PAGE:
Last week more than 100 Colorado school district superintendents stood together to remind lawmakers of their support for Gov. Hickenlooper's proposal for an additional $200 million in funding for public schools.
The superintendents also are asking for an additional $70 million. Of that sum, $50 million would be distributed to districts for children living in poverty and $20 million would go to "small rural" school districts as defined by the Rural Education Council.
"During the last session, parents' voices were critical in convincing lawmakers to begin to pay back a small part of the more than $1 billion withheld from schools despite the voter-approved constitutional Amendment 23," Cherry Creek Superintendent Harry Bull said.
Last year, after state superintendents and parents joined together, legislators agreed to pay down $110 million of the more than $1 billion in funds withheld during the recession. But in the current year's budget, the Cherry Creek School District remains short by more than $54.6 million of funds constitutionally mandated by the voter-approved Amendment 23.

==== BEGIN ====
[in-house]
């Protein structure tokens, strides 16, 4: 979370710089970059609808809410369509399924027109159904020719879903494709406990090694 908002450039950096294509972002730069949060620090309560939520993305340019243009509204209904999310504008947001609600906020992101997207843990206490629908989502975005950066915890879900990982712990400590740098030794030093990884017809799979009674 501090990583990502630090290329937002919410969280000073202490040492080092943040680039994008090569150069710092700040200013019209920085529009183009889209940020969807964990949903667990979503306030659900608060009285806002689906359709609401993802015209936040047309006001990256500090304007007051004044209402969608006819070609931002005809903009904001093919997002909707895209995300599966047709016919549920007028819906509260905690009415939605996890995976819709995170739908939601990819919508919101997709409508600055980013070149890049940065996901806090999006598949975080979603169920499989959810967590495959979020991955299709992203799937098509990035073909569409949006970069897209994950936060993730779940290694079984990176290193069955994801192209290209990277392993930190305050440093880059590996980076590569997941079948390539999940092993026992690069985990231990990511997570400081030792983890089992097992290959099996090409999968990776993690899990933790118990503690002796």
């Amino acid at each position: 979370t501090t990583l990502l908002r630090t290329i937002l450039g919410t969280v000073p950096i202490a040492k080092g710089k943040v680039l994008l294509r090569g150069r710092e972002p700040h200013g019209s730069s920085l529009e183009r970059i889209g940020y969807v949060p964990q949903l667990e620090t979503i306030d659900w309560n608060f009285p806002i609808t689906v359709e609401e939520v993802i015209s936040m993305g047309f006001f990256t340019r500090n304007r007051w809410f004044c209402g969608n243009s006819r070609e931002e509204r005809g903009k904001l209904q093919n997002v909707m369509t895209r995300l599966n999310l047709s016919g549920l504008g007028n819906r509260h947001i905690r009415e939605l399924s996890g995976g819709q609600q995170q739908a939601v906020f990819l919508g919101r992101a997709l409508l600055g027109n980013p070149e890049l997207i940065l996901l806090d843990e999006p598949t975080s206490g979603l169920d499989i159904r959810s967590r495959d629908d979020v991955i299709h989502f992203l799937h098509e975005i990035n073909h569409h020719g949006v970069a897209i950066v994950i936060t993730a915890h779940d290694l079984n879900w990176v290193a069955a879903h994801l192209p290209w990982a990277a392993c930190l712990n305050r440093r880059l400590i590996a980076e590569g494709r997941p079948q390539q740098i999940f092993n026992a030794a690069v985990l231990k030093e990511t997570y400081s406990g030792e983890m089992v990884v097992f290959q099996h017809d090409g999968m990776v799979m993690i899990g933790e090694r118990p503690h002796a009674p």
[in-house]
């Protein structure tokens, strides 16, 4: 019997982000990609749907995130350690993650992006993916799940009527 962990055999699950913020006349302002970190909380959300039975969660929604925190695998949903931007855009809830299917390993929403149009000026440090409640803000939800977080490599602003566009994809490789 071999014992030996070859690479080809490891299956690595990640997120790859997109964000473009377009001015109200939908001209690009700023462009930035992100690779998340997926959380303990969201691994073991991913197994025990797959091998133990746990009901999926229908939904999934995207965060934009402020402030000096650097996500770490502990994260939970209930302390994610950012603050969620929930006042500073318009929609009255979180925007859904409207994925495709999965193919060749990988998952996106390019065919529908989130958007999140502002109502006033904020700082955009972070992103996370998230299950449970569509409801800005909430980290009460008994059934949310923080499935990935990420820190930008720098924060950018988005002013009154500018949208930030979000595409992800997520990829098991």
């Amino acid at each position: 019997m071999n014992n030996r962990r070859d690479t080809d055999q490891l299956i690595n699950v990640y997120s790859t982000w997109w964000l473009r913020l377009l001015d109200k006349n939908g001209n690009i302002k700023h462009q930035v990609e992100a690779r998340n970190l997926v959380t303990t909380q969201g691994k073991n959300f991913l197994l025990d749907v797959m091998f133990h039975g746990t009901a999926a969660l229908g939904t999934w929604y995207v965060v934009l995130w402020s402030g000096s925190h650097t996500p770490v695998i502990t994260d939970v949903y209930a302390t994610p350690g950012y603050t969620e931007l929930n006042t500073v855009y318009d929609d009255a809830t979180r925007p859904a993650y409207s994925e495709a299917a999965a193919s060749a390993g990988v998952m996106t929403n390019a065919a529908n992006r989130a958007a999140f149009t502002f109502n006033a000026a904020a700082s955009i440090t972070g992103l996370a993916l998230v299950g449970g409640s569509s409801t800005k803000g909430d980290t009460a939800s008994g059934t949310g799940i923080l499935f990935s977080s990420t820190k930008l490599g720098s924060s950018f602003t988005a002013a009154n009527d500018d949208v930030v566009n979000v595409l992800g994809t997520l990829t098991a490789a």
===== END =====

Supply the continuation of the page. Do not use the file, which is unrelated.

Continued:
"Because of the community's willingness to support our bond and budget elections in past years, we have been able to protect class size, retain effective classroom teachers, and keep programs, activities and athletics to provide a quality education to our children." Bull said.
"But each year brings a new challenge to secure sufficient funding to just maintain our current level of services and manage new mandates for technology and accountability," he said. "We need legislators to support us in securing the resources needed to provide the opportunity to ensure that all children in Colorado have the opportunity to become successful in post-secondary education and work."
As legislators get closer to considering funding for the 2015-2016 school year, the superintendents want to remind them of the letter to Joint Budget Committee signed by 174 of the states 178 superintendents sent in November.
In the letter, the superintendents also called for a long-term solution to the perennial issue of school finance. In their statement the superintendents said:
"While we hold that the short-term steps outlined above will provide some necessary relief for distressed Colorado schools, the more chronic problem of a structurally flawed system of financing Colorado schools still exists," superintendents wrote.
"During the last session, parents' voices were critical in convincing lawmakers to begin to pay back a small part of the more than $1 billion withheld from schools despite the voter-approved constitutional Amendment 23." ~ Dr. Harry Bull